MORL Declares Monthly Dividend, The First Reflecting Recent mREIT Cuts In The New Interest Rate Environment


ETRACS Monthly Pay 2xLeveraged Mortgage REIT ETN (NYSEARCA:MORL) declared a monthly dividend of $1.1045 with an ex-date of July 11, 2013 and payable July 23, 2013. The previous monthly dividend in June was $0.1155. However, as was described in my article, MORL pays widely varying dividends each month, since most of the mREITs in the basket pay dividends quarterly on various different schedules. During any three-month period, all of the components would have paid their dividends. Thus, the key comparison is with the $1.3213 dividend MORL paid in April.

As I indicated earlier, I expected a reduction in MORL's dividend relative to April, since the two largest components of MORL, Annaly Capital (NYSE:NLY) and American Capital Agency Corp. (NASDAQ:AGNC) have recently cut their dividends. However, two of the components of MORL, Cypress Sharpridge Investments (NYSE:CYS) and Rait Financial Trust (NYSE:RAS) raised their dividends during the same period. This slightly mitigated the impact of the larger cuts by NLY and AGNC.

I think that the dividends of MORL and Market Vectors Mortgage REIT ETF (NYSEARCA:MORT) which is the basket of 25 mREITs but without the 2X leverage, can be sustained at these levels. For MORL, the annualized rate of the last three months dividends is $5.39 which is a 25% simple annualized yield with MORL priced at $21.56. On a monthly compounded basis, the effective annualized yield is 28%.

The questions that must be considered when evaluating the sustainability of an mREIT's dividend are what cause an mREIT to reduce or eliminate its dividend. As investors in non-agency mREITs are all too aware, defaults by the mortgages held by the mREIT can quickly reduce or eliminate dividends. iStar Financial Inc. (SFI) a component of MORT and MORL has still not reinstated its dividend. Credit issues are not a concern to the extent that an mREIT holds agency paper. Defaults on the underlying mortgages are the problems of the issues such as Federal National Mortgage Association Fannie Mae [FNMA] and Federal Home Loan Mortgage Corp. [FMCC]. The mortgage securities of those GSEs (Government sponsored enterprises, the agencies) are still effectively guaranteed by the US Government.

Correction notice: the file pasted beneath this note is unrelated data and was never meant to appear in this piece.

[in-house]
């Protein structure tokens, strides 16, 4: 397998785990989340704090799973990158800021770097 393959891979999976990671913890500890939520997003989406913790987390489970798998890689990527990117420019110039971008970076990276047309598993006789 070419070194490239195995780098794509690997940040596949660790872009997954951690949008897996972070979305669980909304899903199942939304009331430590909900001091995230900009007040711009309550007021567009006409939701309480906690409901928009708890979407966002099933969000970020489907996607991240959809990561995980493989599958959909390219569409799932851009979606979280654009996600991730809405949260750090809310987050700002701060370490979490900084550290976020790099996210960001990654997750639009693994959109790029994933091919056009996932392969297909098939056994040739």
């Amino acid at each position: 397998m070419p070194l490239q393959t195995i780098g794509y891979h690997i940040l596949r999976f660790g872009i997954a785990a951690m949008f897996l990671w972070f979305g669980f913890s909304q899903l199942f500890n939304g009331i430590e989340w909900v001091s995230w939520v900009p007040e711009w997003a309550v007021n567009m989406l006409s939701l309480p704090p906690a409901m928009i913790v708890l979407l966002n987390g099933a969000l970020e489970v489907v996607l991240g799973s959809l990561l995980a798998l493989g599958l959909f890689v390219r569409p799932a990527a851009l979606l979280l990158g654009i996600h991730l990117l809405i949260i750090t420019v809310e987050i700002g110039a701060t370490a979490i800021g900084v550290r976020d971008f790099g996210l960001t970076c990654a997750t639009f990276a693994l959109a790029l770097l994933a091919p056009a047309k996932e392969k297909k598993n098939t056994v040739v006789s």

Credit issues played no part in the dividend cuts by NLY and AGNC. There are other reasons why mREITs cut their dividends. One reason could be because they can. Remember that REITs must distribute at least 90% of their income, as defined in Internal Revenue Service regulations, in the form of dividends to the shareholders. In some cases, if there is any way that a REIT can avoid paying dividends, while not incurring a tax penalty, they will do it. A dollar not paid to shareholders in dividends is one more dollar of book value. Many REITs' management fees are a function of book value.

What allows REITs that want to avoid distributing income to reduce or eliminate dividends are realized losses. Most REITs today do not want to reduce dividends; rather they know that higher dividends can allow them to do secondary share offerings which can boost their assets under management and thus their fee income. The mREIT dividend reductions in the past year, except the most recent month, have been entirely due to declining spreads between the interest rates paid on the mREIT's assets and their cost of funds.

Declining long-term rates combined with prepayments of principal on their older higher yielding mortgage securities have reduced the spread and the incomes of the agency mREITs. They have reduced their dividends accordingly. However, the June 2013 dividend cuts by NLY and AGNC were not a result of the spread declining. As I indicated in higher long-term rates while short-term rates remain low actually increases the spread income of agency mREITs.

The June 2013 dividend cuts by NLY and AGNC were primarily due to caution or if you prefer fear, on the part of their management. They are conserving cash in order to reduce leverage and possibly use more cash for hedging activities such as buying swaptions. The worst fear for an agency mREIT is that they will not be able to roll-over their repo debt. If my forecast that short-term rates will remain low for much longer than many market participants occurs, the agency mREITs might gather up their courage and begin to increase their dividends as their spreads and income increase.

Disclosure: I am long MORL, AGNC, CYS, RAS. I wrote this article myself, and it expresses my own opinions. I am not receiving compensation for it (other than from Seeking Alpha). I have no business relationship with any company whose stock is mentioned in this article.